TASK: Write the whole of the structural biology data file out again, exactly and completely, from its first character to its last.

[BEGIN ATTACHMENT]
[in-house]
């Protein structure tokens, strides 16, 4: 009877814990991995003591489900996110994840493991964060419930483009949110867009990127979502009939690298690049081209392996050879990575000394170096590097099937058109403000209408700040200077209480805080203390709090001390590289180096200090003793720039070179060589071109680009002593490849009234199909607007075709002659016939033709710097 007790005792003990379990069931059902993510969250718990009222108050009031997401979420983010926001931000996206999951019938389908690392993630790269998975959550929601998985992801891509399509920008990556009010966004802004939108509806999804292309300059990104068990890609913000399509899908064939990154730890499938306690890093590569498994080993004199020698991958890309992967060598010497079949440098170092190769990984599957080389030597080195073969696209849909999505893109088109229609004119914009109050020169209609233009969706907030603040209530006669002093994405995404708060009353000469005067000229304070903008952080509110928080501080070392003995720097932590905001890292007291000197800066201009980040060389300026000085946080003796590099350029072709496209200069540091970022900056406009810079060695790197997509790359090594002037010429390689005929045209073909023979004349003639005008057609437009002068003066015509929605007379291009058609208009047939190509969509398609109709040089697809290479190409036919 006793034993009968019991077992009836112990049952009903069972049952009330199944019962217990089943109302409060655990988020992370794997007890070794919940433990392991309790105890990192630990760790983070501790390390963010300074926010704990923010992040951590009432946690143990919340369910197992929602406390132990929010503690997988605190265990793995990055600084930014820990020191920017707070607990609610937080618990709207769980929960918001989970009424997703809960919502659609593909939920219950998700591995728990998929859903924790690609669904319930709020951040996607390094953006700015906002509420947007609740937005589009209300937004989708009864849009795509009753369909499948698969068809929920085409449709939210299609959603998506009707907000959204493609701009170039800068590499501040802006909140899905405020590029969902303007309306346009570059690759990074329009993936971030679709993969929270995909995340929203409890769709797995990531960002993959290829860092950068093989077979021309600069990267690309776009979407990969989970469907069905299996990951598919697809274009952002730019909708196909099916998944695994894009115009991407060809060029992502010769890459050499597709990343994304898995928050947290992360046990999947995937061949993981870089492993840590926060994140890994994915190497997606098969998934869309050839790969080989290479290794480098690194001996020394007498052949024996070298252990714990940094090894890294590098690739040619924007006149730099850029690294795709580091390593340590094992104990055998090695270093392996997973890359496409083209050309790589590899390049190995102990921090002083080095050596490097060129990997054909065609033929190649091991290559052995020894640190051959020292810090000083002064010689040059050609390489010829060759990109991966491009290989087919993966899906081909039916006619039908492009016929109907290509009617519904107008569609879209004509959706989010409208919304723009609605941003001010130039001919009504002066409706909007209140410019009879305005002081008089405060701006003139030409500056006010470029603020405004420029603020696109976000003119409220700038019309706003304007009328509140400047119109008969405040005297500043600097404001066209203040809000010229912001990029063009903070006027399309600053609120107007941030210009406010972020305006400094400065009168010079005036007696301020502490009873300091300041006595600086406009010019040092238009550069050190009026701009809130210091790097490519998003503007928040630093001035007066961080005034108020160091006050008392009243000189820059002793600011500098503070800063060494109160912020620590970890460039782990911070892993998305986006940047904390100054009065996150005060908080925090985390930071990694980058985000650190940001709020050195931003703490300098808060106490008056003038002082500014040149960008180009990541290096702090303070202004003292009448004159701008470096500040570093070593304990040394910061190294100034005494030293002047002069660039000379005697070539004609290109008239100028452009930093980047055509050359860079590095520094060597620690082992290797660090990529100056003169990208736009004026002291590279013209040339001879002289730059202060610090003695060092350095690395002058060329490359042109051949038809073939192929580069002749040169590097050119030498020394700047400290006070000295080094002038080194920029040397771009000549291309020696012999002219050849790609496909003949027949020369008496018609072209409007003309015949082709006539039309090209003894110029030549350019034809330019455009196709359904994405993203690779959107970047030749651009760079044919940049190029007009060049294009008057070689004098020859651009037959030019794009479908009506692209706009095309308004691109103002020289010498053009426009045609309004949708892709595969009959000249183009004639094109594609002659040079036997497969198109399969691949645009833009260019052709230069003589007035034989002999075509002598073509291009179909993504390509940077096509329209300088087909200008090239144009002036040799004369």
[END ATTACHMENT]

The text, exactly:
[in-house]
């Protein structure tokens, strides 16, 4: 009877814990991995003591489900996110994840493991964060419930483009949110867009990127979502009939690298690049081209392996050879990575000394170096590097099937058109403000209408700040200077209480805080203390709090001390590289180096200090003793720039070179060589071109680009002593490849009234199909607007075709002659016939033709710097 007790005792003990379990069931059902993510969250718990009222108050009031997401979420983010926001931000996206999951019938389908690392993630790269998975959550929601998985992801891509399509920008990556009010966004802004939108509806999804292309300059990104068990890609913000399509899908064939990154730890499938306690890093590569498994080993004199020698991958890309992967060598010497079949440098170092190769990984599957080389030597080195073969696209849909999505893109088109229609004119914009109050020169209609233009969706907030603040209530006669002093994405995404708060009353000469005067000229304070903008952080509110928080501080070392003995720097932590905001890292007291000197800066201009980040060389300026000085946080003796590099350029072709496209200069540091970022900056406009810079060695790197997509790359090594002037010429390689005929045209073909023979004349003639005008057609437009002068003066015509929605007379291009058609208009047939190509969509398609109709040089697809290479190409036919 006793034993009968019991077992009836112990049952009903069972049952009330199944019962217990089943109302409060655990988020992370794997007890070794919940433990392991309790105890990192630990760790983070501790390390963010300074926010704990923010992040951590009432946690143990919340369910197992929602406390132990929010503690997988605190265990793995990055600084930014820990020191920017707070607990609610937080618990709207769980929960918001989970009424997703809960919502659609593909939920219950998700591995728990998929859903924790690609669904319930709020951040996607390094953006700015906002509420947007609740937005589009209300937004989708009864849009795509009753369909499948698969068809929920085409449709939210299609959603998506009707907000959204493609701009170039800068590499501040802006909140899905405020590029969902303007309306346009570059690759990074329009993936971030679709993969929270995909995340929203409890769709797995990531960002993959290829860092950068093989077979021309600069990267690309776009979407990969989970469907069905299996990951598919697809274009952002730019909708196909099916998944695994894009115009991407060809060029992502010769890459050499597709990343994304898995928050947290992360046990999947995937061949993981870089492993840590926060994140890994994915190497997606098969998934869309050839790969080989290479290794480098690194001996020394007498052949024996070298252990714990940094090894890294590098690739040619924007006149730099850029690294795709580091390593340590094992104990055998090695270093392996997973890359496409083209050309790589590899390049190995102990921090002083080095050596490097060129990997054909065609033929190649091991290559052995020894640190051959020292810090000083002064010689040059050609390489010829060759990109991966491009290989087919993966899906081909039916006619039908492009016929109907290509009617519904107008569609879209004509959706989010409208919304723009609605941003001010130039001919009504002066409706909007209140410019009879305005002081008089405060701006003139030409500056006010470029603020405004420029603020696109976000003119409220700038019309706003304007009328509140400047119109008969405040005297500043600097404001066209203040809000010229912001990029063009903070006027399309600053609120107007941030210009406010972020305006400094400065009168010079005036007696301020502490009873300091300041006595600086406009010019040092238009550069050190009026701009809130210091790097490519998003503007928040630093001035007066961080005034108020160091006050008392009243000189820059002793600011500098503070800063060494109160912020620590970890460039782990911070892993998305986006940047904390100054009065996150005060908080925090985390930071990694980058985000650190940001709020050195931003703490300098808060106490008056003038002082500014040149960008180009990541290096702090303070202004003292009448004159701008470096500040570093070593304990040394910061190294100034005494030293002047002069660039000379005697070539004609290109008239100028452009930093980047055509050359860079590095520094060597620690082992290797660090990529100056003169990208736009004026002291590279013209040339001879002289730059202060610090003695060092350095690395002058060329490359042109051949038809073939192929580069002749040169590097050119030498020394700047400290006070000295080094002038080194920029040397771009000549291309020696012999002219050849790609496909003949027949020369008496018609072209409007003309015949082709006539039309090209003894110029030549350019034809330019455009196709359904994405993203690779959107970047030749651009760079044919940049190029007009060049294009008057070689004098020859651009037959030019794009479908009506692209706009095309308004691109103002020289010498053009426009045609309004949708892709595969009959000249183009004639094109594609002659040079036997497969198109399969691949645009833009260019052709230069003589007035034989002999075509002598073509291009179909993504390509940077096509329209300088087909200008090239144009002036040799004369």